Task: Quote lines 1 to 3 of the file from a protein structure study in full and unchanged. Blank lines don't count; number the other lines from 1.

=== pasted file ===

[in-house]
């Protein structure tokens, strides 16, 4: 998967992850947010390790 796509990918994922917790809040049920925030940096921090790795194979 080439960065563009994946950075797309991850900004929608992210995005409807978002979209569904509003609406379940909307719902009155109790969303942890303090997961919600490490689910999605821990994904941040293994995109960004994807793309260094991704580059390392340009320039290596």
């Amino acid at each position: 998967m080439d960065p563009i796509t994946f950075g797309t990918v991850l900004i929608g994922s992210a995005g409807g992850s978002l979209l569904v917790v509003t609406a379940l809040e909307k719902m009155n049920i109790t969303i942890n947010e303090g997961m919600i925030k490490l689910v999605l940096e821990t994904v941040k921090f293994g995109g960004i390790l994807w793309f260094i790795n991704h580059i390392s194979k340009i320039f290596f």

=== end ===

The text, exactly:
[in-house]
């Protein structure tokens, strides 16, 4: 998967992850947010390790 796509990918994922917790809040049920925030940096921090790795194979 080439960065563009994946950075797309991850900004929608992210995005409807978002979209569904509003609406379940909307719902009155109790969303942890303090997961919600490490689910999605821990994904941040293994995109960004994807793309260094991704580059390392340009320039290596």
């Amino acid at each position: 998967m080439d960065p563009i796509t994946f950075g797309t990918v991850l900004i929608g994922s992210a995005g409807g992850s978002l979209l569904v917790v509003t609406a379940l809040e909307k719902m009155n049920i109790t969303i942890n947010e303090g997961m919600i925030k490490l689910v999605l940096e821990t994904v941040k921090f293994g995109g960004i390790l994807w793309f260094i790795n991704h580059i390392s194979k340009i320039f290596f």